Monday, October 24, 2016

Mary Prayer Garden Establishment

Two enterprising Mesa State University coeds worked over the weekend in our new back patio area to help create a meditation garden. "Before" pictures three days ago would have shown aspen tree branches hanging down to the ground, completing obliterating the view of a raised tree bed area. If only pictures had recorded progress from Friday through Sunday... 
(Friday afternoon, half way finished pruning)

Megan's dad, a horticulturist, Face Timed with her and helped us decide which aspen branches to remove (all below fence line). Then Allie and Megan put their shoulders and backs to the test and trimmed branches, hauled gravel away from the bed, raked in a dozen bags of topsoil and compost, and planted a stature of the Virgin Mary in an elevated pot, placing St. Frances in another small stand of trees in the corner.  Water added, task completed!

(birds and bunnies placed beside St. Frances)
The young women are helping to finance their Alternative Spring Break to El Salvador in 2017, sponsored by The Immaculate Heart of Mary Catholic Parish.  What a win-win proposition for us! 

Allie and Megan did excellent work and created a peaceful, spiritual, meditative space. We are all anxious to see how this space looks after the ajuga gets rooted in for the winter, with future herbs to be planted around the border of the bedded area. Thank you, girls!

Thursday, October 13, 2016

A Kinsey Visit; Furniture Replacements

Gene's brother, Pat, and Pat's daughter, Jackie, came from Missouri for a weekend visit.  The two of them, Gene and Pat, used to really look alike in their younger years but not so much now.
(1994: Pat and Gene)

(2016: Pat, Jackie, Nancy, Gene)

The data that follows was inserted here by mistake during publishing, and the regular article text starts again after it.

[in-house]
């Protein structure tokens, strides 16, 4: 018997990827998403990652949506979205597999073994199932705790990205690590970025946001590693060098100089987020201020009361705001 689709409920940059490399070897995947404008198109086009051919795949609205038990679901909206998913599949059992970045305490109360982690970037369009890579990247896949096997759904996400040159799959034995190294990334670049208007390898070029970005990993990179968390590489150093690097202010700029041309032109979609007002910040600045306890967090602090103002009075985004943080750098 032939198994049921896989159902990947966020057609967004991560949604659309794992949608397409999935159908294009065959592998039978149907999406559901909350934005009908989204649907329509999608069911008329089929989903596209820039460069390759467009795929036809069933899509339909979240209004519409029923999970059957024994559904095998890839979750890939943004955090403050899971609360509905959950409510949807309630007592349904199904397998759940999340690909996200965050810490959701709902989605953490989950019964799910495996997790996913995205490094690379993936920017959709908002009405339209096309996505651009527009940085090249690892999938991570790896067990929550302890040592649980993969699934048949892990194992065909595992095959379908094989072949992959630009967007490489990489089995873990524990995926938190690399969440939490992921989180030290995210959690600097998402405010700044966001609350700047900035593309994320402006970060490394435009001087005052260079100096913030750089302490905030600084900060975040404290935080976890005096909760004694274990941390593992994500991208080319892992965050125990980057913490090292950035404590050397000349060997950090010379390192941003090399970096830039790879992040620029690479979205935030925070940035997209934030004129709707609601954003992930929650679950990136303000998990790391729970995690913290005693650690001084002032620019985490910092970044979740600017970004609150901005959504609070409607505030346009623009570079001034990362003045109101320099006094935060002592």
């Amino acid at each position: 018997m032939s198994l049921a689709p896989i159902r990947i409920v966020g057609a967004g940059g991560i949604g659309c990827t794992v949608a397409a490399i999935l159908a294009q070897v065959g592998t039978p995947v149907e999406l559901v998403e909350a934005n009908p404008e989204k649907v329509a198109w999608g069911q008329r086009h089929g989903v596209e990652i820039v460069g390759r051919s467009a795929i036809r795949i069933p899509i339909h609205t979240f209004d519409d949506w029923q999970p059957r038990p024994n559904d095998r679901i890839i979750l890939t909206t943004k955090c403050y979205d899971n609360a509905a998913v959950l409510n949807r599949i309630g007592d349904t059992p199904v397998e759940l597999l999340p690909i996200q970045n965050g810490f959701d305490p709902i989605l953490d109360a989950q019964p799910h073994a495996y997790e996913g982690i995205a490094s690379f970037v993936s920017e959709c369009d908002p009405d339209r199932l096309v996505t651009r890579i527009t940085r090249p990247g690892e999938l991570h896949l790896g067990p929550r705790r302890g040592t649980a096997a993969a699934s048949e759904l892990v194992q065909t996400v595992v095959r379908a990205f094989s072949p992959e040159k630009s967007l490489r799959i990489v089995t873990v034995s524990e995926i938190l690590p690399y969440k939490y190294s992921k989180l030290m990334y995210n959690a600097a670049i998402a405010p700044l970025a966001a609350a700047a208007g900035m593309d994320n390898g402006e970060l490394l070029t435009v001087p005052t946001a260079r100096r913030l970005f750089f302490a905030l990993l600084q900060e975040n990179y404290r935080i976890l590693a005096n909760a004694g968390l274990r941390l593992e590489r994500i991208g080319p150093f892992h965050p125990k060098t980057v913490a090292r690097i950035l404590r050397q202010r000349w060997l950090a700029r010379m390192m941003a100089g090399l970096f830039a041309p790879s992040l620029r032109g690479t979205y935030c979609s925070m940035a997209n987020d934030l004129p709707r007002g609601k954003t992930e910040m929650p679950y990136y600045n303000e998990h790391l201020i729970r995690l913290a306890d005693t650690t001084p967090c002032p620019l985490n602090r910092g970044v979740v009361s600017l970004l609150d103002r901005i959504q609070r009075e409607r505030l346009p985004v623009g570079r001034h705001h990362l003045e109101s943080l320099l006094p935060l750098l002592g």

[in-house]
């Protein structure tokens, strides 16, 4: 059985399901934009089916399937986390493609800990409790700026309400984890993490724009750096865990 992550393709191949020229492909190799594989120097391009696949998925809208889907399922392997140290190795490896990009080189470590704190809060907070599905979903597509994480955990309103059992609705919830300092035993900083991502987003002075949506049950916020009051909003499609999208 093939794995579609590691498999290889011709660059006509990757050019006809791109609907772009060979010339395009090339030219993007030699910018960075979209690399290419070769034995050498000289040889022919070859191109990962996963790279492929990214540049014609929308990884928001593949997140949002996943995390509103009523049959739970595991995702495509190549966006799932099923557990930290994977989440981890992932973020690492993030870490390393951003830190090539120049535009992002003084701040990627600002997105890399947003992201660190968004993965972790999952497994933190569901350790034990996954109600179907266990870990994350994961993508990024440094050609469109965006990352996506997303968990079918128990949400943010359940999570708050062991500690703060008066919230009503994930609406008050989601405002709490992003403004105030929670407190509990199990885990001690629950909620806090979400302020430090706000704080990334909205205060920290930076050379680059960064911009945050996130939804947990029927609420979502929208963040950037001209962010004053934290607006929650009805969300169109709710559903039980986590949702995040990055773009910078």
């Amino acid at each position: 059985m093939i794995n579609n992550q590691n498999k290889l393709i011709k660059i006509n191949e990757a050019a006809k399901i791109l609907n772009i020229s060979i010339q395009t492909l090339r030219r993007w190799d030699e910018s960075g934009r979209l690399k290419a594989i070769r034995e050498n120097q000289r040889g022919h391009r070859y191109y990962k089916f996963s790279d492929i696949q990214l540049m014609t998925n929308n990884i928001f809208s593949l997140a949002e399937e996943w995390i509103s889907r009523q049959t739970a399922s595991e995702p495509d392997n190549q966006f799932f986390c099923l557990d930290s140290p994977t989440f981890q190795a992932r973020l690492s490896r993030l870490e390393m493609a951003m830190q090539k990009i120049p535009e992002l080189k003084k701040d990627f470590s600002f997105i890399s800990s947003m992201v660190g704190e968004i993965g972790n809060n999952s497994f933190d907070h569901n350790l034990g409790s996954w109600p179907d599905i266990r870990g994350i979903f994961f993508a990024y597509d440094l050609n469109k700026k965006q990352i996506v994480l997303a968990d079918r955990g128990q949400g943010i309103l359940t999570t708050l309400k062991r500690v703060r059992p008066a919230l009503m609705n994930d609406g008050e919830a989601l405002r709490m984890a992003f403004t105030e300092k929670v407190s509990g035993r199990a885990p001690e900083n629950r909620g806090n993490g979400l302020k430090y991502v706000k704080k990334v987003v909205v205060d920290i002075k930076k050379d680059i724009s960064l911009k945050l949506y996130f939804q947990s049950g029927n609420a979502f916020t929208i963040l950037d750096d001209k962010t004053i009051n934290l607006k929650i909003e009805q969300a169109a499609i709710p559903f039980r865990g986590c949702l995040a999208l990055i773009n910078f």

Furniture Front:

Last week, friend Beth and I went to several re-store places in the Aspen area.  She convinced me that I could find beautiful old, used, and even restored or replaced items for a song.  Was she ever right. 

A new (old) mirror that we both really liked.  The margins of the mirror are painted in what appears to be Swedish, or rosemaling flowers.  The outside dimensions of the mirror are 32"x 39" and it will be hung atop a new (old) sideboard previously belonging to its former Aspen area owners.

(close up of mirror corner)
Then we picked up this piece six foot long sideboard and brought it home in the back of her SUV:

(close up of middle section front)

Tuesday, I bought a few factory produced furniture items for our newly established homestead that are to be delivered today: two end tables for the bedroom and a desk and filing cabinet for Gene along with these two pieces for the living and dining room area:

TV console

curio cabinet
Medical Front:

Just to keep a sort of medical diary, here are excerpts of emails sent to a new virtual friend in New York who also has cancer, and we have become a sort of support system for one another (as least she has become one for me)...

Today I have an appointment with a RO to map out the next two weeks of radiation treatments.  But I am having second thoughts about this and will discuss my concern with her, of course. Maybe it will help to clarify in my mind why we are doing this, so here goes my thought process:

1.  Yes, hips are hurting but in three weeks since MO suggested radiation, things have changed.  Three weeks passed and that was a necessary delay because I had another PET scan, then another MRI to further delineate where the Rays should be targeted.  But now, ribs are hurting as much as hips.  Question is " how do you decide where to put radiation and why, if there are more than one or two spots giving trouble?"

2. PET scan did not prove anything was worse, and that the Ibrance medication was helping the rib tumors to remain stable, perhaps decreasing in size, but also showed a new lesion further down, where it now hurts, 9th rib.  Question: "radiate here now?  Benefit?  Radiate both hip and rib, BOTH places ( on left side where original cancer was found) ?  Again, three weeks since MO said radiation would help hip pain.  Things change.

3. Hip pain is tolerable, ditto with rib pain. It seems we are doing radiation too soon.  Should I not wait until pain level increases to start radiation?  And how many times can you radiate same area?  Does more radiation help or hurt the same areas of concern?  Will I be back in another six months for more radiation?